‘My arm got caught and torn off’ – cyclist coping after accident

‘I still have my helmet at home from the day of my accident. It’s split right down the middle’

Eamonn McSweeney with Cathal Gormley, Eamonn’s tandem pilot for a charity cycle.

Eamonn McSweeney with Cathal Gormley, Eamonn’s tandem pilot for a charity cycle.

 

Eamonn McSweeney looks at the helmet which is split in two. This is the helmet he wore the day he was involved in a serious cycling accident in which he lost part of his right arm.

The father of two from Churchtown, Dublin, is a keen cyclist. During a training session with his local cycling club in May 2013, he was cycling downhill when his bike slipped on gravel.

“I was coming down a hill into Tallaght from Blessington. I was coming down around the corner on my bike and I saw gravel on the road.

“Hitting gravel on a road bike is like hitting ice in a car . . . I didn’t lose the bike straight away but I lost control and I knew it was going to be bad.

“I knew I was going to hit the barrier so I unclipped my feet from the pedals, and I tried to make it off the bike before crashing into the barrier but it didn’t quite work.

“My trailing arm got caught and snagged in the upright support of the crash barrier which you would see on mountain roads.

Eamonn McSweeney who lost his arm after a cycling crash.
Eamonn McSweeney who lost his arm after a cycling crash.

“My arm got caught and was torn off basically. It wasn’t clean cut but it separated completely.

“I landed on the ground but I wasn’t unconscious. I had no other injuries but as soon as I came to a little, I knew it was bad,” he adds.

Injuries assessed

Mr McSweeney remembers his cycling companions frantically called an ambulance. The ambulance took about 25 minutes to arrive and brought him to Tallaght hospital where his injuries were assessed.

“They kept me conscious until the surgeon arrived to talk to me. He told me that the he could save the arm below [the] elbow, which was important, but he couldn’t reattach the [lower] arm. There was too much damage and that’s the last I remember before going to surgery.”

I’m lucky that I got a second chance to tell my story

Mr McSweeney became a day patient in the National Rehabilitation Hospital, Dún Laoghaire, during his rehabilitation.

“I was fortunate in ways,” he says, because while his right arm was damaged, he is left-handed. “I was able to return to normal life and get back to things like driving. I have a prosthetic part to my right arm now. I had a pretty basic one for the first few years but recently got a better one which has a myo-electric prosthetic sensor. It has a sensor built into the socket which means I can flick the muscle at the end of my arm,” adds Mr McSweeney.

He recalls his children Sarah (14) and Louis (11) coming in to the hospital to visit him in the immediate aftermath.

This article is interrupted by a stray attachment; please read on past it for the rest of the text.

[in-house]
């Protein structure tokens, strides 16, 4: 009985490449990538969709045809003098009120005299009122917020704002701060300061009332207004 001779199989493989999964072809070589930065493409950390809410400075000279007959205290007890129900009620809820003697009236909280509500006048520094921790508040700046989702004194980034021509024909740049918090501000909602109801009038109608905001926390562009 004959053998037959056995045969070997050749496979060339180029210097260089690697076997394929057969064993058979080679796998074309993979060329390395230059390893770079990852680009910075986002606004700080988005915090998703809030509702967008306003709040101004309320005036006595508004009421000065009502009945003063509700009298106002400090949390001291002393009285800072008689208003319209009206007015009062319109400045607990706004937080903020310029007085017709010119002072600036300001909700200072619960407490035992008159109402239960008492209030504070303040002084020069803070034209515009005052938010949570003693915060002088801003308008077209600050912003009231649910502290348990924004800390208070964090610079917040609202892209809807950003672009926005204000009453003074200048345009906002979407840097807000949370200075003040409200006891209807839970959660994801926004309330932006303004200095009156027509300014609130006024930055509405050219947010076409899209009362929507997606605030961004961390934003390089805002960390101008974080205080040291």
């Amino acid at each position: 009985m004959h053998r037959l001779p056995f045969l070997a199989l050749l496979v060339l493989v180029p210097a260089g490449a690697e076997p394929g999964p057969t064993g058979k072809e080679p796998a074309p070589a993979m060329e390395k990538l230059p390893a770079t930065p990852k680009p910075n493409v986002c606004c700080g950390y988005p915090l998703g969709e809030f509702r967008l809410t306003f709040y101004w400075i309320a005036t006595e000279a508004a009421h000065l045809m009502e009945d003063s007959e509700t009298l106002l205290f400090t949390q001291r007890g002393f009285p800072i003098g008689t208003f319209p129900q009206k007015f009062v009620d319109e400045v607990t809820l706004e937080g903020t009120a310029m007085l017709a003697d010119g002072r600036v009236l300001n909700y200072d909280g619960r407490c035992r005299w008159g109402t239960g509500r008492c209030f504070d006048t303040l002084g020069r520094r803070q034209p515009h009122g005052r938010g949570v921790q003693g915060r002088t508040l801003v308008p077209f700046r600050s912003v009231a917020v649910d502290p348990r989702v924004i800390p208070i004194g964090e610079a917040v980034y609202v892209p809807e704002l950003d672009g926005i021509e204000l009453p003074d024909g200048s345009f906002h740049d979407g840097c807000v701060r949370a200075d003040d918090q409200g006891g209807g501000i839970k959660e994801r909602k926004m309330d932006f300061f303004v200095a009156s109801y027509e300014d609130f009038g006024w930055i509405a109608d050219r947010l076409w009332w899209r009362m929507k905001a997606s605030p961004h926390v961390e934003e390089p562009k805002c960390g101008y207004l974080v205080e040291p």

Eamonn McSweeney with Cathal Gormley.
Eamonn McSweeney with Cathal Gormley.

“I remember them being frightened when they first came in because I looked a little different and they were younger than they are now; but we were soon laughing and joking and acting normal again. My wife Catherine was absolutely brilliant and I thought it was very difficult for her because all the sympathy was directed at me, but yet she was the one who had to keep things going. I had a great network around me during my recovery.”

One of the biggest issues was the battle with his insurance company over his prosthetic arm. “They considered my prosthetic arm an appliance and this was not covered under my own insurance policy. I faced a long-winded battle with them. I didn’t win that battle.

‘People stare’

“In that intervening period, I was just walking around with the stump of my arm and it can be tiresome when people stare. By the time I got the first basic prosthetic arm, it restored my confidence again as it did away with people giving you those second glance looks.”

Mr McSweeney says that he hasn’t been put off cycling but his attitude has changed.

“I have always been a keen cyclist and that will probably never change, but I’m a lot more careful now. Speed was a factor in my accident, road bikes go very fast, but I would never have considered myself to be a reckless cyclist.

“I would be uncomfortable now cycling in heavy traffic so most of my cycling is done out in Co Wicklow, ” he says.

His message to other cyclists is simple:wearing a helmet is vital to saving lives. “I still have my helmet at home from the day of my accident. It’s split right down the middle, so when I hit the ground it was my head that hit the road. In general people both cyclist and motorists have to be mindful of each other and respect one another.

“I’m lucky that I got a second chance to tell my story, other people are not as lucky.”

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